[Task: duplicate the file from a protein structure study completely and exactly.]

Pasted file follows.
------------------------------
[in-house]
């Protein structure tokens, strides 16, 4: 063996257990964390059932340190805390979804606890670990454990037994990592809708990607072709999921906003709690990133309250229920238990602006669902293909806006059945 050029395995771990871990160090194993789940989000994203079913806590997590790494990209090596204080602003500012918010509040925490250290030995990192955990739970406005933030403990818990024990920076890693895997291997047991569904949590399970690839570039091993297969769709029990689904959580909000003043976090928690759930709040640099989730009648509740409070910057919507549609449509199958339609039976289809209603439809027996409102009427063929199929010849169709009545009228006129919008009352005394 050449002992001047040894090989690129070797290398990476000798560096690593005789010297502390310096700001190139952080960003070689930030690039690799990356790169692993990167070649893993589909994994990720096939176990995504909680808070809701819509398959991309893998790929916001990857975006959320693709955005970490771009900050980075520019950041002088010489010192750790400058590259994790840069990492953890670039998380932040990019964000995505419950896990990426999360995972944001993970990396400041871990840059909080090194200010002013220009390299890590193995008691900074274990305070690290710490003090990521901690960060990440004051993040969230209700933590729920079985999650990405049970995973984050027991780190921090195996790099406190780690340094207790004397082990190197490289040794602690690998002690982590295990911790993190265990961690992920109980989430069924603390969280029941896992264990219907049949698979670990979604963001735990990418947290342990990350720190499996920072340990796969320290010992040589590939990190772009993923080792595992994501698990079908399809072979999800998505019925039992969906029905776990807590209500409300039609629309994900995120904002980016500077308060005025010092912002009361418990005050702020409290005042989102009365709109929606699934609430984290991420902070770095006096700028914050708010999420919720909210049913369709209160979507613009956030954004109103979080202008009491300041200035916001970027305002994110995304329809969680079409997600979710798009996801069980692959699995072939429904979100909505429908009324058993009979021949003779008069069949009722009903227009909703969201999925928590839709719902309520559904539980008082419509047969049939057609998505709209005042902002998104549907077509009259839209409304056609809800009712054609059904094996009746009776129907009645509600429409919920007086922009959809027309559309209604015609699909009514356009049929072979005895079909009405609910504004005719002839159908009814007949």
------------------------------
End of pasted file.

[in-house]
């Protein structure tokens, strides 16, 4: 063996257990964390059932340190805390979804606890670990454990037994990592809708990607072709999921906003709690990133309250229920238990602006669902293909806006059945 050029395995771990871990160090194993789940989000994203079913806590997590790494990209090596204080602003500012918010509040925490250290030995990192955990739970406005933030403990818990024990920076890693895997291997047991569904949590399970690839570039091993297969769709029990689904959580909000003043976090928690759930709040640099989730009648509740409070910057919507549609449509199958339609039976289809209603439809027996409102009427063929199929010849169709009545009228006129919008009352005394 050449002992001047040894090989690129070797290398990476000798560096690593005789010297502390310096700001190139952080960003070689930030690039690799990356790169692993990167070649893993589909994994990720096939176990995504909680808070809701819509398959991309893998790929916001990857975006959320693709955005970490771009900050980075520019950041002088010489010192750790400058590259994790840069990492953890670039998380932040990019964000995505419950896990990426999360995972944001993970990396400041871990840059909080090194200010002013220009390299890590193995008691900074274990305070690290710490003090990521901690960060990440004051993040969230209700933590729920079985999650990405049970995973984050027991780190921090195996790099406190780690340094207790004397082990190197490289040794602690690998002690982590295990911790993190265990961690992920109980989430069924603390969280029941896992264990219907049949698979670990979604963001735990990418947290342990990350720190499996920072340990796969320290010992040589590939990190772009993923080792595992994501698990079908399809072979999800998505019925039992969906029905776990807590209500409300039609629309994900995120904002980016500077308060005025010092912002009361418990005050702020409290005042989102009365709109929606699934609430984290991420902070770095006096700028914050708010999420919720909210049913369709209160979507613009956030954004109103979080202008009491300041200035916001970027305002994110995304329809969680079409997600979710798009996801069980692959699995072939429904979100909505429908009324058993009979021949003779008069069949009722009903227009909703969201999925928590839709719902309520559904539980008082419509047969049939057609998505709209005042902002998104549907077509009259839209409304056609809800009712054609059904094996009746009776129907009645509600429409919920007086922009959809027309559309209604015609699909009514356009049929072979005895079909009405609910504004005719002839159908009814007949």